Reference class forecasting is a familiar principle: you should use data to inform your estimate. People tend to underestimate the time it takes to deliver a project when they’re deep in the details of the project. Due to optimism or overconfidence, “everyone thinks they’re above average.” I know I often underestimate. Reference class forecasting suggests you instead predict a project’s delivery time based on the actual delivery time of past “similar” projects. In mathy-softwarey lingo, collect a dataset of project completion time estimates and their actual completion times, define a probability distribution over the past data, and compare your estimate for a new project to the distribution. This will cause you to adjust your estimate to hopefully better match the truth.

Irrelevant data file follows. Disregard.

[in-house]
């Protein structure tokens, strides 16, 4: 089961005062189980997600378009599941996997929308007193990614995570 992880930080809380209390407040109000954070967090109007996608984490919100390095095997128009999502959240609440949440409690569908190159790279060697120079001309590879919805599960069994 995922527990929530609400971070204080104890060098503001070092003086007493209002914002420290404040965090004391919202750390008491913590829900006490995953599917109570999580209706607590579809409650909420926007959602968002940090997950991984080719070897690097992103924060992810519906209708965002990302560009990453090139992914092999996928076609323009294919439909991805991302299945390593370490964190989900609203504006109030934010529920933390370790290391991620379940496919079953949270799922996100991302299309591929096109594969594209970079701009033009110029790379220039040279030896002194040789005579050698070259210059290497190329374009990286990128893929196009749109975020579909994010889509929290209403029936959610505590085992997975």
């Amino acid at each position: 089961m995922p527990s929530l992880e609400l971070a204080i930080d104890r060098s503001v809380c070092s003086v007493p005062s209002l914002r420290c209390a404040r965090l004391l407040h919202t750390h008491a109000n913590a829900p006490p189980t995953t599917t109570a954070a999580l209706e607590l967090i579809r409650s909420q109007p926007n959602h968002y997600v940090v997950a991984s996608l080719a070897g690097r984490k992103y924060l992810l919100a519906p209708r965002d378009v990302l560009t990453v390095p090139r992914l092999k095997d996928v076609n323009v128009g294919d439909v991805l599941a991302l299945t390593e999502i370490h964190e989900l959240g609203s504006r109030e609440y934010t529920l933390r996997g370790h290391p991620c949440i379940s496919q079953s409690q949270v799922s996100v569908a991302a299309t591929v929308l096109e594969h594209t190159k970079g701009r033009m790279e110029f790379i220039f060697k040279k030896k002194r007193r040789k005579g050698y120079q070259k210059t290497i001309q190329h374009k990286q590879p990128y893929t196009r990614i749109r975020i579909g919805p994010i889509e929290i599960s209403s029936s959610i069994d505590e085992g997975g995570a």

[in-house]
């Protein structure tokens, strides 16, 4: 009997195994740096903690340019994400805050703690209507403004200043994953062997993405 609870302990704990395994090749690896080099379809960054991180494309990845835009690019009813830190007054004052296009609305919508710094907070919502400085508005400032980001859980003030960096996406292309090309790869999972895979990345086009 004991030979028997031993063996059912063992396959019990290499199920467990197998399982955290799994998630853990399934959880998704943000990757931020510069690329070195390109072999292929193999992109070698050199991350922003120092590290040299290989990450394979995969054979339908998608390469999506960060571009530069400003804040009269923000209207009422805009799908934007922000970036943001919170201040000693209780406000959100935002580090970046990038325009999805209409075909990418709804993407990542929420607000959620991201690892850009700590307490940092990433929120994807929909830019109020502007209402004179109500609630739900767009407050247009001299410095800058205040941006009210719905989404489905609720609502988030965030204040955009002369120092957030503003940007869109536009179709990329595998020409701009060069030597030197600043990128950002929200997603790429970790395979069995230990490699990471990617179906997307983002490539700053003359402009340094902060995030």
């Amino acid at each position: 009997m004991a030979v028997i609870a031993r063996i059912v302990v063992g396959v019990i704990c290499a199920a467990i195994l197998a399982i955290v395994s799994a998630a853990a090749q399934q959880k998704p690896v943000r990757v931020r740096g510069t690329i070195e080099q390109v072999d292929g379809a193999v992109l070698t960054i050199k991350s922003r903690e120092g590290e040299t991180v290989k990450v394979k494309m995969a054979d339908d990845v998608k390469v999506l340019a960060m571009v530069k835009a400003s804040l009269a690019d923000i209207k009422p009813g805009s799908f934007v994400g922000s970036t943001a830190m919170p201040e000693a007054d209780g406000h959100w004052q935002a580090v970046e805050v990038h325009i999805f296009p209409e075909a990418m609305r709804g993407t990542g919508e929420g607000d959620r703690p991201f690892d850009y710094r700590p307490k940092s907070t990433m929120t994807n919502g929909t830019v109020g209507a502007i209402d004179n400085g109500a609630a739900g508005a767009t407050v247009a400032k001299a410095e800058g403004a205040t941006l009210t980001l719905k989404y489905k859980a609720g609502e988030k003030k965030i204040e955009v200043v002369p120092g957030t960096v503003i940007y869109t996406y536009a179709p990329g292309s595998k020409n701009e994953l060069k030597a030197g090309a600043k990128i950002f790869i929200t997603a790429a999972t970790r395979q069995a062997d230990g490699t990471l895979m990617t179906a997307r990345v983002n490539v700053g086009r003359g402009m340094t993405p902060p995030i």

I used to work at a Bitcoin startup. It ended up being a waste of my time, but I was lured there with promises of working on interesting mathy problems in the cryptography space. What actually happened was that the interesting mathy work didn’t materialize. Instead, we rushed to launch a product, a website, a mobile app, fix bugs, deal with customer feedback, and promote it. I spent almost all of my time on those things, and almost no time on anything mathematical. In hindsight, this was all too obvious. Startups need a thousand basic things before they need anything close to mathematical sophistication.